Our political leaders are, it seems, becoming more confident by the day about proclaiming the virtues of their grand economic plan. Only last week, Prime Minister David Cameron tweeted: "More proof that our long-term economic plan is working, as the @britishchambers upgrades its growth forecast for 2014."
It is no great surprise that he was keen to claim further credit for the UK's economic recovery, regardless of the fact that it has been excruciatingly protracted and painful for many. But his view of what constitutes "long term" is at the very least baffling, and perhaps just plain astonishing.
Last spring, with George Osborne's March 2011 vision of "a Britain carried aloft by the march of the makers" having failed to materialise, the Chancellor and his Coalition colleagues changed tack with major moves to inflate the UK housing market ahead of the 2015 General Election.
As anyone with even a vague knowledge of UK economic history could have told you, that was not going to take a long time to cause a problem.
And so it has proved. This short-term measure is, little more than a year later, causing the alarm bells to ring.
Last month, Bank of England Governor Mark Carney cited the housing market as the biggest domestic risk to the UK's financial stability.
And he has certainly not been alone in highlighting the dangers as house prices have surged. With more and more warning signals about the housing market emerging, Royal Bank of Scotland this week joined fellow state-backed rival Lloyds Banking Group in tightening mortgage lending criteria.
There has, rightly, been much focus on the particular boom in house prices in London and south-east England but there are other geographical pockets of the UK in which the residential property market is starting to look a bit warm, particularly given the eventual inevitability of rises in base rates.
A survey published yesterday by mortgage lender Halifax, part of Lloyds Banking Group, showed the biggest monthly jump in UK house prices in 11 years in May. The Halifax survey showed that the average UK house price leapt by 3.9% per cent month-on-month, on a seasonally adjusted basis, in May.
Mr Carney reiterated last month that monetary policy was the last line of defence in dealing with matters of financial stability and that the Financial Policy Committee would act first to cool the housing market, if it thought that such action were required.
The Bank of England's Monetary Policy Committee yesterday held UK base rates at 0.5 per cent, where they have been since March 2009, as the Halifax survey provided yet more evidence of the worryingly unbalanced nature of the economic recovery.
That said, it is perhaps not surprising the Bank of England is wary of pulling the interest-rate trigger too early.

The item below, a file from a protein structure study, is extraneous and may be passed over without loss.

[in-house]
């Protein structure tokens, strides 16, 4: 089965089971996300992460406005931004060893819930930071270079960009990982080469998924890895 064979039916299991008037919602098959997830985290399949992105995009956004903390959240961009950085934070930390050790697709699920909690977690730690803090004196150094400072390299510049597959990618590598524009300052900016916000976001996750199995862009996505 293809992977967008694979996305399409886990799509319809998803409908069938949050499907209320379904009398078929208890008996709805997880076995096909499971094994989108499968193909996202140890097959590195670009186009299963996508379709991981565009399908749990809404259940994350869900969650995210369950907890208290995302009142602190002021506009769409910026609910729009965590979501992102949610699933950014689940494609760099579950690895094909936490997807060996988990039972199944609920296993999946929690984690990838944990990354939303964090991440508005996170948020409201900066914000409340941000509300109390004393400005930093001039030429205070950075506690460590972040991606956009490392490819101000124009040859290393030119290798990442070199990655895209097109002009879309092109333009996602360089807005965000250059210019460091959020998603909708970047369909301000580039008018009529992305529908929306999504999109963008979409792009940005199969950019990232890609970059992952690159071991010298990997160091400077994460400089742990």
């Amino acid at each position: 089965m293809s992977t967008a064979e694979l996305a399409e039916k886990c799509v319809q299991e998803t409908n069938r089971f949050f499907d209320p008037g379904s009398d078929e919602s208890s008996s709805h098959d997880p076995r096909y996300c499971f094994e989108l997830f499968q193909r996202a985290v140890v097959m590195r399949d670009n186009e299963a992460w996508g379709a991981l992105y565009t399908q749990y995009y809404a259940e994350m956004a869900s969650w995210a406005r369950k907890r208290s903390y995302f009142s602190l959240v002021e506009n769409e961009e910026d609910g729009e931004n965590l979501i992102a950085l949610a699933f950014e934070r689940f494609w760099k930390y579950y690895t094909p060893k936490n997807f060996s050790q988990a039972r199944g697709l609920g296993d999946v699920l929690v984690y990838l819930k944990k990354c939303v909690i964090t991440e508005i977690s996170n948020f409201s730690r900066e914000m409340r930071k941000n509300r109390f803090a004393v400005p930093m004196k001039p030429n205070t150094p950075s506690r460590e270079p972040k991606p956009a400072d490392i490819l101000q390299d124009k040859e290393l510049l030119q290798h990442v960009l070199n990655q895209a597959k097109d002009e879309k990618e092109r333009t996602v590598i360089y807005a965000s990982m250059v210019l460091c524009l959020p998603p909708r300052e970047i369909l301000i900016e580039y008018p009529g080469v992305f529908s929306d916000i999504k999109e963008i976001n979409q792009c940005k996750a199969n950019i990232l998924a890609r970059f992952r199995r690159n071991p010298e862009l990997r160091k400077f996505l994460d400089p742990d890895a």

On Tuesday, the chief executive of the UK's so-called "bad bank", which is winding down the loans of Northern Rock and Bradford & Bingley, painted a fairly scary picture of what might be in store even if base rates were to rise to a level still way below their historic norms.
Richard Banks, chief executive of this state-backed UK Asset Resolution operation, said it anticipated that a rise in base rates of one percentage point, to 1.5%, could put another 22,000 customers into arrears.
You get the feeling that a lot of people, often through little choice of their own at a time when the economic backdrop remains fairly grim for many, will find themselves painfully exposed when base rates do start to rise.
Brian Ashcroft, emeritus professor of economics at the University of Strathclyde, expressed concerns last autumn that some households seemed to be having to have recourse to cash generators, payday loan companies, and pawnbrokers.
He noted last October that new car purchases were up but expressed concern about a "far greater proportion" of these being financed by credit, with lease arrangements also common. He said this would be fine if household debt were low but highlighted the fact that it was high.
A survey published this week by credit report provider Creditsafe found that car-leasing firms had suffered increasing incidences of late payments or default in the last 12 months. More than three-quarters of dedicated car-leasing firms have seen an increase in payment issues, with nearly one-third of them losing money in this period as a result of clients entering insolvency or declaring bankruptcy, the survey found.
Like in the Hans Christian Andersen fairy tale, it is only a matter of time before the UK economy's new clothes are exposed for what they are: a very ill-fitting ensemble hastily stitched together by Mr Osborne and his colleagues to hide the Coalition's embarrassment.
The big question is whether or not this particular revelation happens before next year's General Election.
Given increasing potential for trouble in the housing market and alarming signs about the inability of some people to service debts even with base rates at or near rock-bottom, it will be a closer call than might have been thought last spring, when Mr Osborne plumped for the fast but risky option of aiming to boost sentiment among the electorate by pushing residential property prices higher. Just how close a call it will be is likely to depend on how long Mr Carney and his MPC colleagues feel they can hold off from raising interest rates.